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In/Out Points in the Timeline

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Adam White
In/Out Points in the Timeline
on Dec 19, 2013 at 12:17:45 pm

In and Out Points in the timeline are driving me crazy in FCPX.

Something happens with the in/out points in the timeline which is hurrying me along into insanity. It is very possible that I am doing something wrong as I haven't been using X for long (a couple months) and am still trying to get to grips with it.

If I just set one point in the timeline (either in or out, for 3-point editing) it will AUTOMATICALLY set the other point based on a clip in the primary storyline. So far I have often been inserting music in the primary (and then connecting clips to it) - this causes havoc with timeline in/out points. For example, let's say I have cut up my music - the cut point for music is at 1:30. If I set an out point in the timeline at 2:00 with the intention of adding a short clip there, I will automatically have an In point added at 1:30 where the music cut-point is. This seems to be totally insane and I can only assume I am doing something wrong - please tell me that this is not unavoidable.


Thanks in advance!


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Andy Neil
Re: In/Out Points in the Timeline
on Dec 19, 2013 at 3:56:44 pm

Three point edits work slightly different in FCPX than in other NLEs. This is because X will automatically select the OUT if you select an IN, or it'll select an IN if you select an OUT. This is normal, don't worry.

Here's how you perform a 3 point edit (where the third point is in the timeline):

Place an IN and OUT in your event browser.

Do NOT place any range markers in the timeline.

Place the playhead (or skimmer) at the point where you want the third point of your 3 point edit to be.

Hit whichever edit function you want (connect, insert, overwrite) to lay the clip in from the IN point.

Hold SHIFT down and hit whichever edit function you want to back time the clip from the OUT.


Here's how you perform a 3 point edit (where the third point is in the event browser):

Place and IN and OUT in your timeline.

Mark and IN or and OUT in the event browser. Or don't even bother with any markers at all.

Hit your edit function of choice to lay the clip in from the IN point.

Hold SHIFT down and hit whichever edit function you want to back time the clip from the OUT.


Hope this helps.

Andy

http://www.timesavertutorials.com


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Craig Alan
Re: In/Out Points in the Timeline
on Dec 20, 2013 at 1:41:18 am

[Andy Neil] "Here's how you perform a 3 point edit (where the third point is in the event browser):

Place and IN and OUT in your timeline."


But that take us back to the original post: how do you control I and O if FC sets the second point automatically?

Mac Pro, macbook pro, Imacs (i7); Camcorders: Panasonic AG-HPX170/AG-HPX250P, Canon HV30/40, Sony Z7U, VX2000, PD170; FCP 6 certified; write professionally for a variety of media; teach video production in L.A.


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Andy Neil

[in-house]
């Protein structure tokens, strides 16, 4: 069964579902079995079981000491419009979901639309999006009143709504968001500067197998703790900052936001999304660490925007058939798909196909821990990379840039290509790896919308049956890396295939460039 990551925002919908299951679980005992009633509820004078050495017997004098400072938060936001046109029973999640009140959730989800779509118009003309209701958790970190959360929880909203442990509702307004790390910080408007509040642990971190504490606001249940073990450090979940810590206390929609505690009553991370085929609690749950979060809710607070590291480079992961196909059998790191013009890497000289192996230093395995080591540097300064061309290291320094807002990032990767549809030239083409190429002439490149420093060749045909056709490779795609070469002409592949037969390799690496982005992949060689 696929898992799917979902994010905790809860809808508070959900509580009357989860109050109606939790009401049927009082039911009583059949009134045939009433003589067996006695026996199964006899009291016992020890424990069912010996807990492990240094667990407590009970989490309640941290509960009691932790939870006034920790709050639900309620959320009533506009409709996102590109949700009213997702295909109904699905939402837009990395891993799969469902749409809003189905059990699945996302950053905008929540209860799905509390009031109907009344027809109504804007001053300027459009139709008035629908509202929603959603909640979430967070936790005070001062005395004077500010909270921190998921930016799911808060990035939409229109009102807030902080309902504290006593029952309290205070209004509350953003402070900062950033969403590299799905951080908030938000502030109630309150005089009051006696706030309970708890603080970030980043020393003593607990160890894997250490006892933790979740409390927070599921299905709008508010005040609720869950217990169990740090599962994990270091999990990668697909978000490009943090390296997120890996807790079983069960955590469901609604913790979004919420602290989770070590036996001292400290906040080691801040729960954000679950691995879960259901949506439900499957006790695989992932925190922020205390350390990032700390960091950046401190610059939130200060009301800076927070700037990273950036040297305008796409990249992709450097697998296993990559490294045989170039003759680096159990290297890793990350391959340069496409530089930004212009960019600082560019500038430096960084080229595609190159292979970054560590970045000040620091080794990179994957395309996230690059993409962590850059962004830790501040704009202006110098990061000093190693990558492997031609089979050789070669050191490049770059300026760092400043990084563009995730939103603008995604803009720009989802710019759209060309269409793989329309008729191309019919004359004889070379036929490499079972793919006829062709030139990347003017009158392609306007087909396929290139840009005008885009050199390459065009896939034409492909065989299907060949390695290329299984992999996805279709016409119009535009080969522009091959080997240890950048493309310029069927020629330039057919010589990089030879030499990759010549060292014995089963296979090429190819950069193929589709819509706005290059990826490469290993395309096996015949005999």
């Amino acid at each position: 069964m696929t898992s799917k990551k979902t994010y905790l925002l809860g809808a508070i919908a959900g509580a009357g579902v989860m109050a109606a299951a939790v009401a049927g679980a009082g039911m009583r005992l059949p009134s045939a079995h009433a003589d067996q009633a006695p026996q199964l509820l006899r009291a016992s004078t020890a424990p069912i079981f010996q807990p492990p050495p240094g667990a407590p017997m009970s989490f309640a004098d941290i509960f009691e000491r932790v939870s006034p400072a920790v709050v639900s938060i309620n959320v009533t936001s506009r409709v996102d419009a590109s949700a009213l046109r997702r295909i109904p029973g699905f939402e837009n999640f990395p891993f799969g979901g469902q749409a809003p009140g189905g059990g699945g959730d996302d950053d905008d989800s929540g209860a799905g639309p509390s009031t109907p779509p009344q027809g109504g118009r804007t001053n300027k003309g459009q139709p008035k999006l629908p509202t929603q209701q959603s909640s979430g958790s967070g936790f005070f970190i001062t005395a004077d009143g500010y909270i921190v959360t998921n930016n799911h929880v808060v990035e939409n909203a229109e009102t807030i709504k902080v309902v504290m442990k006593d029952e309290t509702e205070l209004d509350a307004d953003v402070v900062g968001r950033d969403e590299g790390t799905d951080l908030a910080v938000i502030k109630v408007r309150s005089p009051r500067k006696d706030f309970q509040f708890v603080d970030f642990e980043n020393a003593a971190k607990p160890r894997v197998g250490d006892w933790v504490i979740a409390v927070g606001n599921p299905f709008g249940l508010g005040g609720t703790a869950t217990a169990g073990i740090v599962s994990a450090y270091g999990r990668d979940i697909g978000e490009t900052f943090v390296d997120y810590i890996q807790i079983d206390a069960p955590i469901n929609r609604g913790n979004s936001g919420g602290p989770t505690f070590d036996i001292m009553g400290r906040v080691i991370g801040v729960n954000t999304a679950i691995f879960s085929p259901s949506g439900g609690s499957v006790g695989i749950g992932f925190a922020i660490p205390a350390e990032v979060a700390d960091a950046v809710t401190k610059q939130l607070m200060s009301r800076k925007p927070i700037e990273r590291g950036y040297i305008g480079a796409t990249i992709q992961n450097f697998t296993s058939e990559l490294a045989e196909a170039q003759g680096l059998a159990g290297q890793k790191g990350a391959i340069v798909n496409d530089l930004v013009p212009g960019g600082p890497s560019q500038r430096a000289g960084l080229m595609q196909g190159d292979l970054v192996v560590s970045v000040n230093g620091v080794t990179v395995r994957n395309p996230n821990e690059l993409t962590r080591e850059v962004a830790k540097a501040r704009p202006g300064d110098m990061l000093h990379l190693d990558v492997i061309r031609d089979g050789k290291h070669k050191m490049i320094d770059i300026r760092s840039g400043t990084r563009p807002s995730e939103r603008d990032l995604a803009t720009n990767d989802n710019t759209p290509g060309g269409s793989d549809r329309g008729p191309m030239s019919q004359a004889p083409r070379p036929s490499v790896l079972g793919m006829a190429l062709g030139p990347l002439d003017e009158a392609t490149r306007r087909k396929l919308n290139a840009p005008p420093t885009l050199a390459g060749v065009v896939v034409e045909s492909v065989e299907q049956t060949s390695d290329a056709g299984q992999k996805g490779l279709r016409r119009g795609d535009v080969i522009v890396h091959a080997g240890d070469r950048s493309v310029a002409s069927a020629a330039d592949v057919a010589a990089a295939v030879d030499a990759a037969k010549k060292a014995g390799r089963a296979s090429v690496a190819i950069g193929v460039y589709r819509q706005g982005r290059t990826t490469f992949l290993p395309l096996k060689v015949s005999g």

Re: In/Out Points in the Timeline
on Dec 20, 2013 at 2:28:58 am

[Craig Alan] "But that take us back to the original post: how do you control I and O if FC sets the second point automatically?"

You have to read my whole post. There are TWO types of 3-point edits. One where 2 of the 3 points are set in the timeline, and one where 2 of the 3 points are set in the browser.

If you've set INs and OUTs in the browser, then you don't need to set ANY INs or OUTs in the timeline to perform the 3-point edit. Just perform the edit with your edit of choice (say Q), or hold SHIFT and it'll backtime from the playhead.

Andy

http://www.timesavertutorials.com


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Craig Alan
Re: In/Out Points in the Timeline
on Dec 20, 2013 at 7:52:32 am

No I got that. But it's a common need to select a specific section of the timeline for many actions. And I O for me was always the fastest, least tedious, most accurate way of doing just that. But unless I'm misunderstanding the original question the problem is not a big deal. By default FC extends the selection to the next cut point. But if you move the playhead to a different point, before or after the cut point you can hit I or O and it will modify the selection not begin a new selection. There are times the automatic range selection saves time but I think its an unnecessary feature. you can always use the up and down arrows to move the playhead to the next or previous cut point and then hit I or O.

But if you set an I and O in the browser and then an I in the timeline then yes its disconcerting to have the O jump to the end of the selected clip. As you point out you can just use the playhead as the third point. I think an In Point is more secure and less prone to error. But not a big deal.

Mac Pro, macbook pro, Imacs (i7); Camcorders: Panasonic AG-HPX170/AG-HPX250P, Canon HV30/40, Sony Z7U, VX2000, PD170; FCP 6 certified; write professionally for a variety of media; teach video production in L.A.


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Andy Neil
Re: In/Out Points in the Timeline
on Dec 20, 2013 at 5:14:24 pm

[Craig Alan] "There are times the automatic range selection saves time but I think its an unnecessary feature. you can always use the up and down arrows to move the playhead to the next or previous cut point and then hit I or O."

In your opinion, sure. I happen to think it's a good feature. Instead of hitting IN than pressing down arrow, then left arrow (to back up one frame to the end of a clip), and then hitting O, I can do it with one key. In the situations where I need to place an OUT somewhere else, well, I'd need to move to that point anyway. It's a win-win in my book. It's not disconcerting at all to see it mark a clip to the end when I place a single mark. Like the magnetic timeline, it's just something you get used to and then adjust your workflow to take advantage.

Andy

http://www.timesavertutorials.com


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Craig Alan
Re: In/Out Points in the Timeline
on Dec 21, 2013 at 2:38:23 am

[Andy Neil] "Instead of hitting IN than pressing down arrow, then left arrow (to back up one frame to the end of a clip), and then hitting O, I can do it with one key."

You could just select the clip then scroll to where you want and set your I point.

But yeah you have good point. Though it might be nice to be able to turn off the behavior with a modifier. Though I'm sure I'd forget what it is. And since it doesn't prevent you from hitting out before the end of the clip or after its kinda a cool feature. It's just that auto selection takes a little getting used to. It's just for me when I'm doing something manually I like to keep it that way.

The one thing I can't so far get used to is clips jumping from being attached under the primary to being attached over the timeline.